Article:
God’s Love Is Unconditional!
Recently, while studying God’s love, I meditated on the vastness of this divine characteristic and was overcome with emotions of joy and hope. Overwhelmed with the incredible depth and breadth of the love that God exhibits toward His elect, is utterly astonishing. As I pondered the love of God I began to recognize how replete this subject is throughout the Bible, and one word continuously came to mind– “unconditional”.
We know that God exhibits love to the unregenerate man and even blesses them despite their lack of worshipping Him as Creator. (Matt. 5:45, Acts 14:16-17). But, He only bestows “unconditional” love on those who are His chosen. Amazingly, we are not a special class of people, nor did we accomplish anything special to earn His unconditional love. (Deut. 7:6-7, John 3:16, 6:37, 19:28-29, 17:6, 9, 12, 23, Rom. 5:8, 8:32-39, 1 Tim. 2:19, 1 Pet. 2:9, 1 John 3:16, 4:9-10).
The word “unconditional” is defined by the American Heritage Dictionary, as: without conditions or limitations; absolute. If we apply this definition to describe God’s love, it defines a limitless and perfect love. God’s love is an inconceivable and mindboggling concept to Christians. And because of its immeasurability many are uncomfortable trying to accurately convey His love, because it is so unexplainable. Scripture states for example”…How unsearchable are His judgments and His ways past finding out”. (Rom. 11:33b). Or, “to know the love of Christ which passes knowledge…” (Eph. 3:19a). These verses communicate to a finite creation (mankind), the unfathomable and inscrutable ways of an infinite God (Isa. 55:8-9). Therefore, it would be preposterous and pointless to even try to exhaustively comprehend His ways, because of that limited knowledge. The mysteriousness of God ought to evoke us to praise and worship Him. No matter how much knowledge we attain, we still are required to live by faith (Hab. 2:4, Rom. 1:17, 2 Cor. 5:7, Gal. 3:11, Heb. 10:28). Because there is so much about God that we cannot comprehend, so we must believe on what we do not see (Heb. 11:1).
Sadly, we live in a society where every aspect of life is based on conditions and limitations. For instance, when we purchase a product that promises a lifetime warranty; the warranty is not for the duration of your physical lifetime, but rather, for the average lifetime of that particular product. Therefore, the product has a conditional and limited warranty. Debts are other typical conditions which play a vital part in all our lives. If a debt or installment is not paid by a specific payment date, it may incur interest or go to a collection agency. Or, worse yet, utilities may be turned off, a vehicle repossessed, or a property may go into foreclosure. Some companies may offer a short “grace period” (extra time), to pay their fee, but by no means is it unlimited. And, if you still cannot pay the debt you owe, you are deemed guilty and must suffer the consequences, whatever they might be. Just imagine if God functioned that way, we would all be found guilty and condemned to hell!
Individual’s also set conditions, even though the contract may call for an unconditional commitment. In marriage vows for example, both the man and woman strive to uphold their wedding vows; “In sickness and in health…till death do us part”. But, many times one spouse or the other violates a vow(s); sometimes severely. And, many times such a violation is not forgiven, which can constitute: bitterness, anger, separation, hatred, or even divorce. How quickly we forget, “God hates divorce” (Mal. 2:16), and desires for us to love one another sacrificially and completely (1 Cor. 13, Eph. 5:23, 1 John 3:16).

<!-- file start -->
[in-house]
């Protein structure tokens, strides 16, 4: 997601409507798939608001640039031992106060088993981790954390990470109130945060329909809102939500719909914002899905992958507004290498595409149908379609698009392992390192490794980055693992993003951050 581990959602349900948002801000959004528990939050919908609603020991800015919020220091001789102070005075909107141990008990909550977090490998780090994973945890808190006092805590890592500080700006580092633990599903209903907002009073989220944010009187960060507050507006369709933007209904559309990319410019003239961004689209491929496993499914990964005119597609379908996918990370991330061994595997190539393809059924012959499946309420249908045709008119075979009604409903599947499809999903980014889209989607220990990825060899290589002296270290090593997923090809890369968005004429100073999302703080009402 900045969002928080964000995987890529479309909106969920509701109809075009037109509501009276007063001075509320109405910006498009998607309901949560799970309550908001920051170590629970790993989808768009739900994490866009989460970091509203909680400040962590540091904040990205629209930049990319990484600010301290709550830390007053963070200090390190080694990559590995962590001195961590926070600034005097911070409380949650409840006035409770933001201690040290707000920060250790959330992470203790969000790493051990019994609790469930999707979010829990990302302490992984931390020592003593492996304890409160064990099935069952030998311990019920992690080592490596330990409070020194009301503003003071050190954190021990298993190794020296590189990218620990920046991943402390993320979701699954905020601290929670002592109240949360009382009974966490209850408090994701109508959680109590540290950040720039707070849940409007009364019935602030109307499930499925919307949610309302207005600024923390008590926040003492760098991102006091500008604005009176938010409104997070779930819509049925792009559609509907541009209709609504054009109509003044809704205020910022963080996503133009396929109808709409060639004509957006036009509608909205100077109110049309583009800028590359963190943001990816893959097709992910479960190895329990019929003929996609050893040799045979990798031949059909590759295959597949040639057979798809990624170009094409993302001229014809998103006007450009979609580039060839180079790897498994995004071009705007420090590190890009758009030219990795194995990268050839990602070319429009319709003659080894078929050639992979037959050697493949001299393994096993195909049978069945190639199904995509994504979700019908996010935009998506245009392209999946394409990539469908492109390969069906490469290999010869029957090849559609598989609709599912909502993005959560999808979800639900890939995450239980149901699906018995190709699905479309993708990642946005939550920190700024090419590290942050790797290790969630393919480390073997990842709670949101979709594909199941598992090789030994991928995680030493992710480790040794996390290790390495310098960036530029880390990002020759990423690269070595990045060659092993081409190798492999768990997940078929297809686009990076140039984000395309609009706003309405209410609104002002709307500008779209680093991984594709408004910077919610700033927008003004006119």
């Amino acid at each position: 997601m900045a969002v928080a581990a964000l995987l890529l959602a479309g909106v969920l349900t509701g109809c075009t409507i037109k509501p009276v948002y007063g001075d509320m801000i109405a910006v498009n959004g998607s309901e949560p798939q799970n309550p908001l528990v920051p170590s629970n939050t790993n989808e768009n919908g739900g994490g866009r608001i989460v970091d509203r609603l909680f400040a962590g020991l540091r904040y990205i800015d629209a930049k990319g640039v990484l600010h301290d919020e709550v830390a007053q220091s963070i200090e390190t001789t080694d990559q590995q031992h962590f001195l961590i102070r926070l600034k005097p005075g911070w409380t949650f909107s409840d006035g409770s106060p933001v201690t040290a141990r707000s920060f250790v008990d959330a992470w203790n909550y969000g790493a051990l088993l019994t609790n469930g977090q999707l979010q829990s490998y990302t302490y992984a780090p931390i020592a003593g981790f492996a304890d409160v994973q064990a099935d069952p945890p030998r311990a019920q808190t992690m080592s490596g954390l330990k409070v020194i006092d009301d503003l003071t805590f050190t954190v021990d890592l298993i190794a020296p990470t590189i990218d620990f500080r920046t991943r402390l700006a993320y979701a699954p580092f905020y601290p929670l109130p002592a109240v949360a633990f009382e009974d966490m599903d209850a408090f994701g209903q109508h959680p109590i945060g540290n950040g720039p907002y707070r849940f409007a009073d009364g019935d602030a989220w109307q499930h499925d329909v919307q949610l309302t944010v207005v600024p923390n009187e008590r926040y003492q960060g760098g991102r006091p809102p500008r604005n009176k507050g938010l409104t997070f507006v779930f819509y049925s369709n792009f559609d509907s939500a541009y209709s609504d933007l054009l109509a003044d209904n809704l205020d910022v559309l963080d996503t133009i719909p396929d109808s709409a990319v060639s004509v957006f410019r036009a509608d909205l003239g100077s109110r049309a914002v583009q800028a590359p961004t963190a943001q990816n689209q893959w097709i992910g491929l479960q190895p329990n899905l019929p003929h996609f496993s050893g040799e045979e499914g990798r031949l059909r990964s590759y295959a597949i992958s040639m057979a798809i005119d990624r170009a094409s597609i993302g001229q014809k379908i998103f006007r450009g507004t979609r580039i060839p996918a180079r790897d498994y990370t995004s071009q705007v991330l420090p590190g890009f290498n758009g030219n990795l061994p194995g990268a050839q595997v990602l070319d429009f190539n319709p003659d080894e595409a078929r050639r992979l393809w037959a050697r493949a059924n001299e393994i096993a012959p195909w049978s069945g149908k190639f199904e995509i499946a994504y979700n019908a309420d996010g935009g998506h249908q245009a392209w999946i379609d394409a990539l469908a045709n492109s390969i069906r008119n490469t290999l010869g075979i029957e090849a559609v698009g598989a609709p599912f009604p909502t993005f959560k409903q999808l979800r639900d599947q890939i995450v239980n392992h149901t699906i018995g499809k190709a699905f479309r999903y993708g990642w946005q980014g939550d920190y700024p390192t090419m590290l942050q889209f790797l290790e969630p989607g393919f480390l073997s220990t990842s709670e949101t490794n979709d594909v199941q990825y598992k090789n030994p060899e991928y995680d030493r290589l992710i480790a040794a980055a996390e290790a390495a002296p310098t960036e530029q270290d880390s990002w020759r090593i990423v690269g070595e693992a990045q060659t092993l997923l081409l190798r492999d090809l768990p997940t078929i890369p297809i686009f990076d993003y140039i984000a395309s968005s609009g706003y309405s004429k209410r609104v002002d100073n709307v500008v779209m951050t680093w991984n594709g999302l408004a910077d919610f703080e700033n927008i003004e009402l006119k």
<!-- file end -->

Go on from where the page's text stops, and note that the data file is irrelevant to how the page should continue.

Unfortunately, we tend to conditionalize other relationships, by setting parameters. If they are breached, we may sin by taking a brother or sister to court, seek revenge, sever friendships, minimize or terminate communication or contact with family members, etc. In such cases, love can be replaced with contempt, mercy with calumny, patience with agitation, tolerance with cruelty, or acceptance with rejection. Therefore, in the human realm, love is definitely conditional. But, by the power of the Holy Spirit operating through diligent study and obedience to God’s word, we can learn to manifest biblical love. Biblical love is never conditional or limited (1 Cor. 13:8). Incidentally, we are most like Jesus Christ when we love unconditionally.
One of the ways God’s unconditional love is bestowed upon us is through His forgiveness. When Jesus’ disciple Peter proudly asked Him if forgiving a brother up to “seven times” was sufficient (Matt. 18:21), Jesus responded, “…I do not say to you seven times, but seventy times seven.” (Matt. 18:22). What Jesus implied was that forgiveness must be limitless. There are numerous times we sin against God, sometimes even egregiously or severely, yet He forgives us (Ps. 103:3). Furthermore, Scripture declares that God forgets our offenses against Him (Ps. 103:12, Isa. 42:25, Jer. 31:34). Even when He chastens us, it is to promote our amelioration. Chastening is a positive indicator of His love for us; that we are one of His children and should be regarded as a true blessing (Prov. 3:12, Heb. 12:6). Although, at times, chastening can be extremely difficult, God sovereignty utilizes it to guide us unto holiness.
Finally, not only is God’s love unconditional, but it can never be eradicated; nothing can separate us from His love. Because of this fact, we ought to be extremely thankful, joyful; praise and worship Him. “Who shall separate us from the love of Christ? Shall tribulation, or distress, or persecution, or famine, or nakedness, or danger, or sword?” (Rom. 8:35). Nothing! Amen!